Mr. Caplin: Operation Desert Storm was the name given to the American operations during the Gulf War of 199091. The term used to describe the British operations was Operation Granby. The Gulf Medal 199091 was either awarded on its own, or together with one of two clasps which were attached to the medal ribbon and acknowledged specific periods of operational service. The details were published in Command Paper 1627 which the then Prime Minister presented to Parliament by Command of Her Majesty The Queen, in August 1991. A copy was placed in the Library of the House.
As far as can ascertained from records held by the Ministry of Defence's four single service medal offices, a total of 59,687 medals with and without clasps were issued to Service personnel, including those people recalled to the Armed Forces from the Reserves for service during the conflict. The distribution of these medals can be broken down as follows:
|Service||Medalonly||Medal with clasp2 August 1990||Medal with clasp16 January28 February 1991||Total|
|Royal Air Force||5,673||20||8,275||13,968|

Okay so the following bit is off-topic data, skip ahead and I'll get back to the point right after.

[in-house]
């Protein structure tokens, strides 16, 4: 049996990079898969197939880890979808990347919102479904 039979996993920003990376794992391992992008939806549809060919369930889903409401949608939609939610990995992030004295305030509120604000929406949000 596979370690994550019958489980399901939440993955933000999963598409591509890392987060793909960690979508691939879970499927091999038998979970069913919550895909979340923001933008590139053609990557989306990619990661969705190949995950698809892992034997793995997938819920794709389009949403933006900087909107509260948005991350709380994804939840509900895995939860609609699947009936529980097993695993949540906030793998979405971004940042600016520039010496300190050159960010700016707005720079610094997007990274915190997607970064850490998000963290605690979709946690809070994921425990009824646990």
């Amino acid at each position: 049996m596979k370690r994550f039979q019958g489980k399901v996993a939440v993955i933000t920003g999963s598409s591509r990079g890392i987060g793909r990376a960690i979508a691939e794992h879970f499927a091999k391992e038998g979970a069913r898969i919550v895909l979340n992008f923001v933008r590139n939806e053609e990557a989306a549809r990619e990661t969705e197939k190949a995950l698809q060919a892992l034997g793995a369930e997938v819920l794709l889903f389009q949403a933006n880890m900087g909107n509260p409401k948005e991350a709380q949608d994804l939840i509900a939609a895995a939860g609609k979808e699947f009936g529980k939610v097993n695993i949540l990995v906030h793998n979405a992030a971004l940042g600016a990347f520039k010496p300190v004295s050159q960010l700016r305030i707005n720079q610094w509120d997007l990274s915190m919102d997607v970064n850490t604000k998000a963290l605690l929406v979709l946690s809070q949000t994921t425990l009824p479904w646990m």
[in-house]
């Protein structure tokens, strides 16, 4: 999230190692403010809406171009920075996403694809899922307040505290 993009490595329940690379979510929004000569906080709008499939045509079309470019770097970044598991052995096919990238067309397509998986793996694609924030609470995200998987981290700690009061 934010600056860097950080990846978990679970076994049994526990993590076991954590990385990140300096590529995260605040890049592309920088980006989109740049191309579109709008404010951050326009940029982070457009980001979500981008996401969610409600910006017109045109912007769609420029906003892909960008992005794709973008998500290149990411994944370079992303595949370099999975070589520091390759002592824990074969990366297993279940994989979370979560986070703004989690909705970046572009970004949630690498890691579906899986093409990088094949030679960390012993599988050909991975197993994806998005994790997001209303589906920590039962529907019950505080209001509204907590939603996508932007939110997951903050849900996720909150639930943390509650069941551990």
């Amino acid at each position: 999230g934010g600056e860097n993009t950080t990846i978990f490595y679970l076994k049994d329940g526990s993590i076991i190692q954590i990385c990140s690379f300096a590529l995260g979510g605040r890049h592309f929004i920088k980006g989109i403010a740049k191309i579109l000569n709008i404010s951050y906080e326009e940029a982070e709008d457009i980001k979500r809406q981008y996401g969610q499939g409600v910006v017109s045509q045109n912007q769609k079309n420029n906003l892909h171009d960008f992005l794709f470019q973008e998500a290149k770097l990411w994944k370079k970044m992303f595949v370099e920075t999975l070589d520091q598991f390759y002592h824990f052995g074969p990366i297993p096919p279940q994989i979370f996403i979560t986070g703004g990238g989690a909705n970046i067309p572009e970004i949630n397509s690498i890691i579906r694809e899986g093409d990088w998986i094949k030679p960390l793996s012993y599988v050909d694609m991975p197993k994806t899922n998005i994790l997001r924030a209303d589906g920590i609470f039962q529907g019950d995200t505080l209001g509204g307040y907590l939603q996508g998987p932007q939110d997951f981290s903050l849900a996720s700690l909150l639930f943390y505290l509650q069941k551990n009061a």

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Adam Price: To ask the Secretary of State for Defence what his policy is on the extra-territorial applicability of the European Convention on Human Rights in territories under the military occupation of United Kingdom forces. 
Mr. Ingram: Outturn information for 200203 on the cost of operations in Iraq which have been subject to National Audit Office (NAO) audit, have been published as part of the Department's Annual Report and Accounts. Operating Costs for 200203 for operations in Iraq total £629.531 million. Expenditure on capital equipment amounts to £217.680 million. The grand total is, therefore, £847.211 million.
For 200304, funding voted at Winter Supplementary Estimates amounted to £1.2 billion and covered the cost of peacekeeping and associated Urgent Operational Requirements (UORs). The Ministry of Defence will seek a further £300 million at Spring Supplementary Estimates to cover primarily the cost of the Recuperation of the Department's operational capability. Thus, the total sought in 200304 will be £1.5 billion.